Perhaps a positive indicator; two team members were busy renting tuxedos Wednesday evening in order to attend the upcoming awards ceremony on Monday. Spirits on Thursday among several of the racing teams seemed lifted with Pomona being the last race of the year. During delays on staging row I overheard crew members from several teams taking about heading home. Additionally, the Mopar/Oakley trailer was sporting rock and roll music several hours before the first qualifying race.
Pomona is the only race event of the year with one qualifier per day on Thursday and Friday, thus pit activity isn’t as hectic as during two run qualifying days. It seemed preparations were calmer and it allowed the crew to go home earlier for the day. Pomona happens to be a fan’s paradise as, not only is it one of the best racing facilities in the country, it also is home of the National Hot Rod Association, National DRAGSTER magazine, and NHRA museum. Even being the neophyte fan that I am, I took time to check out all three, including visiting my editor and unofficial boss, Phil Burgess.
Addressing last week’s race in Las Vegas, it appeared everyone had gotten over the shock of going out first round. “I was even in shock after our four qualifying runs,” said crew chief Todd Okuhara. His crew had won the Full Throttle award during qualifying for their four run consistency. Okuhara is well aware they can at least take second for the year and indicated the Mopar/Oakley car would be aggressive when its needs to be.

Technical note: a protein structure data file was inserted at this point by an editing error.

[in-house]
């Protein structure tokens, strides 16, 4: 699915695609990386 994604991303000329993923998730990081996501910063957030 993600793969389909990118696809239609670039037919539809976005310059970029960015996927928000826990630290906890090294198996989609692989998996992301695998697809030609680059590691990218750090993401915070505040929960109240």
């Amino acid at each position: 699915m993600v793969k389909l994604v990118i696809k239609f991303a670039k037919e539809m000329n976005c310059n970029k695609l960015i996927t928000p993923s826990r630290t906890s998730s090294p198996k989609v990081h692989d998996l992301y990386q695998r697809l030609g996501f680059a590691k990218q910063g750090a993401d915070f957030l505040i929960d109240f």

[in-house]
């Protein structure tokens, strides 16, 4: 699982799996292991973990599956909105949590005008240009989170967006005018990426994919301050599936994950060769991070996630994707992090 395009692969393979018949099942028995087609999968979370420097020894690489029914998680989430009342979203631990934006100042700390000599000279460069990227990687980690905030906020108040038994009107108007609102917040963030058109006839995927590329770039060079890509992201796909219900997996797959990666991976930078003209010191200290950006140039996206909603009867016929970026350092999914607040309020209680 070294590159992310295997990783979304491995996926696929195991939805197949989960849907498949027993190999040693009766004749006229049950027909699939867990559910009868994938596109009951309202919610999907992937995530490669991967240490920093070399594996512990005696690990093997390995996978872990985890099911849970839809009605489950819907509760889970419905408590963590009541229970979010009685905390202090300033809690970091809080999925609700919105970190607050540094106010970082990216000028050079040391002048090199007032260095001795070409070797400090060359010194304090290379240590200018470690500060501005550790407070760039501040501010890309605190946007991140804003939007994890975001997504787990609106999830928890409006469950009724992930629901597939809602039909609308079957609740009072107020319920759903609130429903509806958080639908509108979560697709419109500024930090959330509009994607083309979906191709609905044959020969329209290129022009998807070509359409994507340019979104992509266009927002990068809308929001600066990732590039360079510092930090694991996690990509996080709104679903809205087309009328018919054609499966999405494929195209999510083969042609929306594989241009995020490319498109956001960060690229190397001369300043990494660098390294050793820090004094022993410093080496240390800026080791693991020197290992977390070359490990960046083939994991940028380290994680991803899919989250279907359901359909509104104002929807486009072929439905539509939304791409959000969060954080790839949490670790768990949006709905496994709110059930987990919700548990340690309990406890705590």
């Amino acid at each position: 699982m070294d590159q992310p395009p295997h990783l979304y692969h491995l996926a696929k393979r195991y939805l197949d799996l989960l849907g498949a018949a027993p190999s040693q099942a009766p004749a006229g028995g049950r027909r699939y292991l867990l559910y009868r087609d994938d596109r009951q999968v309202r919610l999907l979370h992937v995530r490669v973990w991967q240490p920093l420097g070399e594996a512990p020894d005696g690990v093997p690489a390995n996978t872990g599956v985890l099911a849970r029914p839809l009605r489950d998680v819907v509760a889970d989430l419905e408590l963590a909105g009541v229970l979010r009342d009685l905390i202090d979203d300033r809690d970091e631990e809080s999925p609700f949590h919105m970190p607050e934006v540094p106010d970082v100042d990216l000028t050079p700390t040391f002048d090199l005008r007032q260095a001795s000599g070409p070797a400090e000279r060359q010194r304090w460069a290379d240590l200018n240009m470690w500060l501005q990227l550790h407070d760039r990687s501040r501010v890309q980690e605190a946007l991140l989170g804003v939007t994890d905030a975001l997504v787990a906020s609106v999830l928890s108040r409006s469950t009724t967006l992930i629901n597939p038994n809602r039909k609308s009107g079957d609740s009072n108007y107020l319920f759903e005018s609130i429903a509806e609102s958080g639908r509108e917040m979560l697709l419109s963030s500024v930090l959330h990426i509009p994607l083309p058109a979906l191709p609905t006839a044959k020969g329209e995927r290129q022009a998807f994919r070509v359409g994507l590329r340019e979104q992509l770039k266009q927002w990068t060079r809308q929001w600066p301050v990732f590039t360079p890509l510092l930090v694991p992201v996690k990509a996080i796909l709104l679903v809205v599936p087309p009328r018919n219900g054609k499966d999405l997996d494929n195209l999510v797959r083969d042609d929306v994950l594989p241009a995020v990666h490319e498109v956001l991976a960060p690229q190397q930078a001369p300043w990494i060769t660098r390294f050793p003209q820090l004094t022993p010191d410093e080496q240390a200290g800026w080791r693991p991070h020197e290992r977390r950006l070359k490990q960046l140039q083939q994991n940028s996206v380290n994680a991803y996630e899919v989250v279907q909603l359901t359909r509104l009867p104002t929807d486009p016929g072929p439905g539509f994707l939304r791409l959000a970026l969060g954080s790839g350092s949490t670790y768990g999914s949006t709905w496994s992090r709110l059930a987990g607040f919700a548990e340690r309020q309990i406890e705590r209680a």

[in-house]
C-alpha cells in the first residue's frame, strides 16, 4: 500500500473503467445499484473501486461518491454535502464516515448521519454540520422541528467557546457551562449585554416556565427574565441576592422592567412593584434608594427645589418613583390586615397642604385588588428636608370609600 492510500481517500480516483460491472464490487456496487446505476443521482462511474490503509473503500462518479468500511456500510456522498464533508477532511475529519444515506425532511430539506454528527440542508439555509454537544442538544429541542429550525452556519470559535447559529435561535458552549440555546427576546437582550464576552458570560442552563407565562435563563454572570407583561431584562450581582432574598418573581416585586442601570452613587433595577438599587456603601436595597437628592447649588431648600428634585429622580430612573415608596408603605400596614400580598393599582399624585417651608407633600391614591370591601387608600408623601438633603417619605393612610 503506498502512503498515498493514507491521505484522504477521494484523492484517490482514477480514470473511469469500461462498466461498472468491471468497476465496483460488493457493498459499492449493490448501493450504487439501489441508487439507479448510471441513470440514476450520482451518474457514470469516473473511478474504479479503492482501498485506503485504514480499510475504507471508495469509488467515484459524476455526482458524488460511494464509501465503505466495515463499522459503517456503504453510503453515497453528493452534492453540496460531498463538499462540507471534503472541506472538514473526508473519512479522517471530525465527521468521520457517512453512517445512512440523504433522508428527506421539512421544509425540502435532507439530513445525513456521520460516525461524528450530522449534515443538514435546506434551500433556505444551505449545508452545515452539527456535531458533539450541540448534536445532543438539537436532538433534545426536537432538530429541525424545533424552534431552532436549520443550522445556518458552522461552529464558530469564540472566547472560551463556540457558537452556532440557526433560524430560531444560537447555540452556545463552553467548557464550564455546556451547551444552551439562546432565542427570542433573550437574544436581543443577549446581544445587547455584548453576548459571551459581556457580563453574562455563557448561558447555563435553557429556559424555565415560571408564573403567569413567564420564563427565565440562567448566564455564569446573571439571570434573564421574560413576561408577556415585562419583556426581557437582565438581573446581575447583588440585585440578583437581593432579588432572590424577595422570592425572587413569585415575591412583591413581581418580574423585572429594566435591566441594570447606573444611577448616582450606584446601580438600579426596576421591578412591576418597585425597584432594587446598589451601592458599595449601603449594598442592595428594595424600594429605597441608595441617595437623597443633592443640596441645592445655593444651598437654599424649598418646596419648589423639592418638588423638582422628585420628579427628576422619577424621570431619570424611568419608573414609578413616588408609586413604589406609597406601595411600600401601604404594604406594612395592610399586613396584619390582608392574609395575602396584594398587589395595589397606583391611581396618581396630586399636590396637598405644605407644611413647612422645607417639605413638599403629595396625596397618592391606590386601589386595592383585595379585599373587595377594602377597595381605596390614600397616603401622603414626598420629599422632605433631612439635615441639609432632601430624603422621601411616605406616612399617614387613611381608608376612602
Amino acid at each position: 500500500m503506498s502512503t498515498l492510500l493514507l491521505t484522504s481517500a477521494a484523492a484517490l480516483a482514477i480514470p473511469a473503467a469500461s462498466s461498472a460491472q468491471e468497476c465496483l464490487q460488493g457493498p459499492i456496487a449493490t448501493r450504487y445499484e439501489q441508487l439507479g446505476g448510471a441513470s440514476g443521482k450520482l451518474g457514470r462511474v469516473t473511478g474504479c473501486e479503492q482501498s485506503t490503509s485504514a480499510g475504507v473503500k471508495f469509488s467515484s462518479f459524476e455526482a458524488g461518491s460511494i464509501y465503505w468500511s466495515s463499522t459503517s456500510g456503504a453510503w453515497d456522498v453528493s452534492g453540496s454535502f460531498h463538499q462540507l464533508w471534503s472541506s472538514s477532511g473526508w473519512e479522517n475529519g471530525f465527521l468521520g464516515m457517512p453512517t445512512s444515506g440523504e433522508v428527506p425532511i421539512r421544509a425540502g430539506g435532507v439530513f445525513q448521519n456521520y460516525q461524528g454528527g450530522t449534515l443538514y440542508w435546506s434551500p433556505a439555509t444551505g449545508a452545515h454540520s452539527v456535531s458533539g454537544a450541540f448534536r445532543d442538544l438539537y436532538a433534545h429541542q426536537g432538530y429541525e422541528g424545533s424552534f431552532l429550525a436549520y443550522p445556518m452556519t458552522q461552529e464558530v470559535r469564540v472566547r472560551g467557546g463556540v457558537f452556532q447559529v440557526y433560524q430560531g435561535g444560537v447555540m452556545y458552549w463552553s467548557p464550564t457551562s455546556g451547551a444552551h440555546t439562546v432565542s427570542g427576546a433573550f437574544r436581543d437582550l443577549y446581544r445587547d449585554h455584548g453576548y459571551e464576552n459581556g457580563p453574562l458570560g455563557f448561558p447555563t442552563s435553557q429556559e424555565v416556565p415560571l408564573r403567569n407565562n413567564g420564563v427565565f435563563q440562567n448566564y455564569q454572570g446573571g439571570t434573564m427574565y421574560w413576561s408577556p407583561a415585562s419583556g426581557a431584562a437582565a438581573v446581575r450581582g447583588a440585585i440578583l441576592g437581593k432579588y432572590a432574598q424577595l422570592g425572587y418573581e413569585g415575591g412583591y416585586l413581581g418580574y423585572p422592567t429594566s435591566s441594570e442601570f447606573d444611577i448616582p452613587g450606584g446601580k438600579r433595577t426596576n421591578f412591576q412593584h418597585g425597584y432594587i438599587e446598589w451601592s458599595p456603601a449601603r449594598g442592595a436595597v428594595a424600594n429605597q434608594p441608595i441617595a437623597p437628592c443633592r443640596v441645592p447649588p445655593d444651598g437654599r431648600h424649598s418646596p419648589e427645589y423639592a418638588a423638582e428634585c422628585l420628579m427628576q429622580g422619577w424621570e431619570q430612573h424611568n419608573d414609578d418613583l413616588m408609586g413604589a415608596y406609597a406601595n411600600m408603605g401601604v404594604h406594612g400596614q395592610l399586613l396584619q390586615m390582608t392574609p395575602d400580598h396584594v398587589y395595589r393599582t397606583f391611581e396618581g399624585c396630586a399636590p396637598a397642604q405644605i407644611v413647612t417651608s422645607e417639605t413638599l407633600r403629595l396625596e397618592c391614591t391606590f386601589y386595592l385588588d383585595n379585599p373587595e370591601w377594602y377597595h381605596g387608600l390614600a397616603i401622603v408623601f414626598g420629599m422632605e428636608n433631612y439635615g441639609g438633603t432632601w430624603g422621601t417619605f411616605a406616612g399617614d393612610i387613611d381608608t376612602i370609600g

According to Scelzi, the $100,000 second-place finish is the big motivator right now and winning Pomona would be a great way to end the season. “I race better when I’m pissed. In fact, sometimes I’ve had to settle myself down when racing certain individual drivers out here,” Scelzi said. He added that breathing deeply is a big part of getting relaxed before blasting off down the track. “I talk to myself a lot before a race and do a lot of praying.”
It was particularly a big disappointment in Las Vegas for Scelzi since the team wasn’t smoking the tires and he felt they ran real good. “I feed off the guys and they feed off of me,” Scelzi says of his winning tradition. “I feel a lot more confident when I know the guys are looking to me for the win. They’re like my lineman leading the way. Without them out there in front of me, I don’t go anywhere.”